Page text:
absorbed equally by water. Red is absorbed particularly strongly,
leaving pictures taken at intermediate range with a cast of the
complementary colour, i.e.cyan
For very long range (10 m or more), both red and green are absorbed and
the only colour substantially recorded is blue. In the latter case,
little or no colour information is present in the picture, and the best
presentation may well be obtained when the colour saturation is turned
down to zero and the picture is reproduced in black and white.
In clear water (free from green algae
or brown mud)
the red component of white light is reduced relative to the blue
component by about 1 EV (i.e. halved) for every 2.5 m of light path.
Since the light has to travel from the lighting unit to the subject,
and then from the subject to the camera; if a light source is aimed
from the vicinity of the camera, a photograph taken at a distance of
1.25 m has its red component reduced by the equivalent of 1 f-stop. In
the old days of direct-projection transparency film, this meant that
the maximum flash illumination range was in the order of 1 to 2 m, and
the strong cyan cast was taken to be a fact of life. Compensation was
possible at the printing stage, and nowadays, we can adjust the image
data to pull out the cast; but electronic noise can be a problem if the
gain of the red channel is adjusted too far, and so the trick in
producing clear colourful pictures still lies in working at short range.
A particular problem arises when using artificial light in cloudy
water, and is exactly analogous to that of trying to use full-beam
headlights when driving in fog. Light is scattered back by the
suspended particles, and the subject can sometimes hardly be seen at
all. Natural water is always a little cloudy, and swimming pools are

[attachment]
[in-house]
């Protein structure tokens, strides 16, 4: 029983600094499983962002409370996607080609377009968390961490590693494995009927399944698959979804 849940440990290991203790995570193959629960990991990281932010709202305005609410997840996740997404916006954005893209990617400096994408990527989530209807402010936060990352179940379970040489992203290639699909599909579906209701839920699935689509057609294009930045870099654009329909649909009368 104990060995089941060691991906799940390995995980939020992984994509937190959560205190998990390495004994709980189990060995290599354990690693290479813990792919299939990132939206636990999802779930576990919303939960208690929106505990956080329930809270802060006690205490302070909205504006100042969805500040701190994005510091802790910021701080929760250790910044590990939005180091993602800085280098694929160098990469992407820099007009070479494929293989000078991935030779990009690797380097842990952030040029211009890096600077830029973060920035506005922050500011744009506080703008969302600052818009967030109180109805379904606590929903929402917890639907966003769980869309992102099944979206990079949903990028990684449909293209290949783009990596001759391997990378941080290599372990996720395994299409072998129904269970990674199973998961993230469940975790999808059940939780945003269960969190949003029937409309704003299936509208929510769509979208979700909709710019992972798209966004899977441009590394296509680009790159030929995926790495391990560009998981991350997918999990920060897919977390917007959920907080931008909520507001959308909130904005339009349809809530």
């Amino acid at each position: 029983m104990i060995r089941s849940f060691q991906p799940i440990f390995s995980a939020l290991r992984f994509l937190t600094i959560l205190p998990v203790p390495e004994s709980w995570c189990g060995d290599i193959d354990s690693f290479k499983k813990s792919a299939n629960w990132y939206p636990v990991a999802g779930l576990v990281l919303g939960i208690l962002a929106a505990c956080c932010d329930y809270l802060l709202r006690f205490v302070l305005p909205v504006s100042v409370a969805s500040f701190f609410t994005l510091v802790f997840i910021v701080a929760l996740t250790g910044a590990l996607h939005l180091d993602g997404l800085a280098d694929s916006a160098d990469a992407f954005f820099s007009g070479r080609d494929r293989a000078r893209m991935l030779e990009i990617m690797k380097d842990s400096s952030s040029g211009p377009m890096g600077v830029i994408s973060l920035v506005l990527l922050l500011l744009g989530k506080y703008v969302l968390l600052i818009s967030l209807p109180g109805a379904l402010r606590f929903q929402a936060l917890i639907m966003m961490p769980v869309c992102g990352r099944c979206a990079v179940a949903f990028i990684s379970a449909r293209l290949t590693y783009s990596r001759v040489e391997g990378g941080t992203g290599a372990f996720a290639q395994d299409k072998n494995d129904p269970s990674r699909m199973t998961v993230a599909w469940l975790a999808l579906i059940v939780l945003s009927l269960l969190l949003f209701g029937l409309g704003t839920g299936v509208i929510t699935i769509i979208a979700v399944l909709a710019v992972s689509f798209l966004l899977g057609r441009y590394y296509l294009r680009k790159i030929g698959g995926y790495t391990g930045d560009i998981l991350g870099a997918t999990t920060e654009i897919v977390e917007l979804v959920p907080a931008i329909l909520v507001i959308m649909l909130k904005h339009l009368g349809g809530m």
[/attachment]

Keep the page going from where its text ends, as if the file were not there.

only clear when properly maintained*; so if high clarity is required it
is important to check the state of the water and keep extraneous
swimmers and divers away from the location for a few hours so that
particles can settle. For poor visibility that cannot be avoided, the
problem is reduced by aiming the camera and light source from different
directions (the point being to light only the subject and not the
suspended particles between the subject and the camera); and by working
at very short range (i.e., by using wide-angle and macro lenses).
Remedial action at the post-processing stage involves adjusting the
image black-point (Photoshop: levels) to crush-out the general
background fog and increase contrast; and using the cloning stamp to
remove any distracting white spots.
* Sand filtration alone is not enough. Perform a good backwash a few
days before a shoot and add some flocculating agent (e.g. Aluminium
Sulphate) to the input side of the filter.
Above: Picture spoilt by silt
divers who had visited the site immediately prior to the shot. The
suspended particles are barely noticeable to the diver, but firing a
flash lights them up.
Right: the same image retouched
Photoshop cloning stamp, with the black-point adjusted slightly to
disguise the general fogginess.
Backscatter, even in water that appears to be clear to the naked eye,